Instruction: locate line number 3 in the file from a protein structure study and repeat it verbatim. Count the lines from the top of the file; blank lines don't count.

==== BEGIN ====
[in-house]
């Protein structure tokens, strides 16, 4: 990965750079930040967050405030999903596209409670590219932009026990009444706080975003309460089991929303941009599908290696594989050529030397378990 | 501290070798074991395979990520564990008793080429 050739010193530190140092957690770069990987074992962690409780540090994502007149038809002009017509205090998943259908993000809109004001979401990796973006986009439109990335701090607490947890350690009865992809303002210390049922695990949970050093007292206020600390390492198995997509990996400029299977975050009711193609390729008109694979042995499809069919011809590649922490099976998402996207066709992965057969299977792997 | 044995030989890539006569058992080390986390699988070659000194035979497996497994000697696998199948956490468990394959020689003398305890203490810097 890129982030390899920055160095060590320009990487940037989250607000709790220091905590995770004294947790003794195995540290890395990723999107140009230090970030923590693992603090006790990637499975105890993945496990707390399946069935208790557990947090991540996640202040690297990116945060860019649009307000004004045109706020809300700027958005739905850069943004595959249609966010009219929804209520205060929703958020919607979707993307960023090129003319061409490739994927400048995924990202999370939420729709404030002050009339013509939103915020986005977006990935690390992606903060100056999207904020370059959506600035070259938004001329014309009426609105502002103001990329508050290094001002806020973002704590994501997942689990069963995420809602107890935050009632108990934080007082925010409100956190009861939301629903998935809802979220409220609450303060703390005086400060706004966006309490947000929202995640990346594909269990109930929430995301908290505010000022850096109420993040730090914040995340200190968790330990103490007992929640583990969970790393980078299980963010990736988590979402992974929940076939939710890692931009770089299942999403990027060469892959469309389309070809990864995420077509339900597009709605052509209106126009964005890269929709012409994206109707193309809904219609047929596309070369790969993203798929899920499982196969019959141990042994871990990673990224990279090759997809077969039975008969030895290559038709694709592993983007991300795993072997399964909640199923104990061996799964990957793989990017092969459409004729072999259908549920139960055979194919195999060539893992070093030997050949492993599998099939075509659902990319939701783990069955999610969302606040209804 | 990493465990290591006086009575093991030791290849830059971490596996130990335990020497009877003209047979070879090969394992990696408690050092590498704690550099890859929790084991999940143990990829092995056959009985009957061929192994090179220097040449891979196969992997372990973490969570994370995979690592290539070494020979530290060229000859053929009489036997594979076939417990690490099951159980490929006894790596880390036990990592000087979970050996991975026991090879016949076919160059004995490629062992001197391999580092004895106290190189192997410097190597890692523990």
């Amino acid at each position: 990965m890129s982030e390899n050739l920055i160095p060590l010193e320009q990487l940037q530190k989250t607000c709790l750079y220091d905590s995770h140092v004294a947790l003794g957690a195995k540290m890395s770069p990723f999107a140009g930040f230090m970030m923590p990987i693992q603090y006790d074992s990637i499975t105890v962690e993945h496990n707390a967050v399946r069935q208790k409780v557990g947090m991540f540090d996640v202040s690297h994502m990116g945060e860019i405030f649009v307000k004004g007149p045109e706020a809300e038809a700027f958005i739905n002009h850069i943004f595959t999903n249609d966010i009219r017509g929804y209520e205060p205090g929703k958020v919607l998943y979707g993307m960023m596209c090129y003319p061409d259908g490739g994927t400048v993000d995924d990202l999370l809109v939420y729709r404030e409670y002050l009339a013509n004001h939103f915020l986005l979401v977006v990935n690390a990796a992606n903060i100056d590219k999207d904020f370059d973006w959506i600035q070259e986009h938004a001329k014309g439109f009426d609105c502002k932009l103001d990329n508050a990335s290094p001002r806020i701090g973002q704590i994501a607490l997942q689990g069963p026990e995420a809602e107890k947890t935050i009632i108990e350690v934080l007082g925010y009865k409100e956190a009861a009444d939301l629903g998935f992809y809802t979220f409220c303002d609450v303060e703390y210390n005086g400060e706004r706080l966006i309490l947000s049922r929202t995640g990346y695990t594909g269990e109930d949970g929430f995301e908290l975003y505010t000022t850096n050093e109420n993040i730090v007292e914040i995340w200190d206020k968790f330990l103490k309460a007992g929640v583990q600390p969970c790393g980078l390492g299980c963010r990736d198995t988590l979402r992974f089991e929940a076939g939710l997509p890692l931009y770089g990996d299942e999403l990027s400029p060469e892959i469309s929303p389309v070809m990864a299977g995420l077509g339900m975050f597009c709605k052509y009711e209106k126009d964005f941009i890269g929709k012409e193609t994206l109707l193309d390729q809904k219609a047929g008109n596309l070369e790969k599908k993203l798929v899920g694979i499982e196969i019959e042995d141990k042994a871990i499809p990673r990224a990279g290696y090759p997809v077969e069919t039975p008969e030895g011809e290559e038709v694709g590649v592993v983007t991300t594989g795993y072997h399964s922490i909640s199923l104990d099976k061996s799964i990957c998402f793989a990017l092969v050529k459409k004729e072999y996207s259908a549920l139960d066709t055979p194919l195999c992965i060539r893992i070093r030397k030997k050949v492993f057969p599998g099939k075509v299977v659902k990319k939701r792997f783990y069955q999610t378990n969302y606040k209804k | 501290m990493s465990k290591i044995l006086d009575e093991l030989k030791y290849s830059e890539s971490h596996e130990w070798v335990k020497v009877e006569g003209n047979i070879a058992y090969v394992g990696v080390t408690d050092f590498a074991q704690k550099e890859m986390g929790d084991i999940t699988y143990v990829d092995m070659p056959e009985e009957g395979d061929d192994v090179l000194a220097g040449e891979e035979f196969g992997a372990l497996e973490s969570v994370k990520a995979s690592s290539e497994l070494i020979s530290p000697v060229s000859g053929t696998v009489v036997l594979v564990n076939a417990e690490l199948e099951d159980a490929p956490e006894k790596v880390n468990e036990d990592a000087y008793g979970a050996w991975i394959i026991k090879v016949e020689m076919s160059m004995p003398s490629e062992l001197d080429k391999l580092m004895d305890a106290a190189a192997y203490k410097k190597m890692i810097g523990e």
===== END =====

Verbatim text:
């Amino acid at each position: 990965m890129s982030e390899n050739l920055i160095p060590l010193e320009q990487l940037q530190k989250t607000c709790l750079y220091d905590s995770h140092v004294a947790l003794g957690a195995k540290m890395s770069p990723f999107a140009g930040f230090m970030m923590p990987i693992q603090y006790d074992s990637i499975t105890v962690e993945h496990n707390a967050v399946r069935q208790k409780v557990g947090m991540f540090d996640v202040s690297h994502m990116g945060e860019i405030f649009v307000k004004g007149p045109e706020a809300e038809a700027f958005i739905n002009h850069i943004f595959t999903n249609d966010i009219r017509g929804y209520e205060p205090g929703k958020v919607l998943y979707g993307m960023m596209c090129y003319p061409d259908g490739g994927t400048v993000d995924d990202l999370l809109v939420y729709r404030e409670y002050l009339a013509n004001h939103f915020l986005l979401v977006v990935n690390a990796a992606n903060i100056d590219k999207d904020f370059d973006w959506i600035q070259e986009h938004a001329k014309g439109f009426d609105c502002k932009l103001d990329n508050a990335s290094p001002r806020i701090g973002q704590i994501a607490l997942q689990g069963p026990e995420a809602e107890k947890t935050i009632i108990e350690v934080l007082g925010y009865k409100e956190a009861a009444d939301l629903g998935f992809y809802t979220f409220c303002d609450v303060e703390y210390n005086g400060e706004r706080l966006i309490l947000s049922r929202t995640g990346y695990t594909g269990e109930d949970g929430f995301e908290l975003y505010t000022t850096n050093e109420n993040i730090v007292e914040i995340w200190d206020k968790f330990l103490k309460a007992g929640v583990q600390p969970c790393g980078l390492g299980c963010r990736d198995t988590l979402r992974f089991e929940a076939g939710l997509p890692l931009y770089g990996d299942e999403l990027s400029p060469e892959i469309s929303p389309v070809m990864a299977g995420l077509g339900m975050f597009c709605k052509y009711e209106k126009d964005f941009i890269g929709k012409e193609t994206l109707l193309d390729q809904k219609a047929g008109n596309l070369e790969k599908k993203l798929v899920g694979i499982e196969i019959e042995d141990k042994a871990i499809p990673r990224a990279g290696y090759p997809v077969e069919t039975p008969e030895g011809e290559e038709v694709g590649v592993v983007t991300t594989g795993y072997h399964s922490i909640s199923l104990d099976k061996s799964i990957c998402f793989a990017l092969v050529k459409k004729e072999y996207s259908a549920l139960d066709t055979p194919l195999c992965i060539r893992i070093r030397k030997k050949v492993f057969p599998g099939k075509v299977v659902k990319k939701r792997f783990y069955q999610t378990n969302y606040k209804k | 501290m990493s465990k290591i044995l006086d009575e093991l030989k030791y290849s830059e890539s971490h596996e130990w070798v335990k020497v009877e006569g003209n047979i070879a058992y090969v394992g990696v080390t408690d050092f590498a074991q704690k550099e890859m986390g929790d084991i999940t699988y143990v990829d092995m070659p056959e009985e009957g395979d061929d192994v090179l000194a220097g040449e891979e035979f196969g992997a372990l497996e973490s969570v994370k990520a995979s690592s290539e497994l070494i020979s530290p000697v060229s000859g053929t696998v009489v036997l594979v564990n076939a417990e690490l199948e099951d159980a490929p956490e006894k790596v880390n468990e036990d990592a000087y008793g979970a050996w991975i394959i026991k090879v016949e020689m076919s160059m004995p003398s490629e062992l001197d080429k391999l580092m004895d305890a106290a190189a192997y203490k410097k190597m890692i810097g523990e």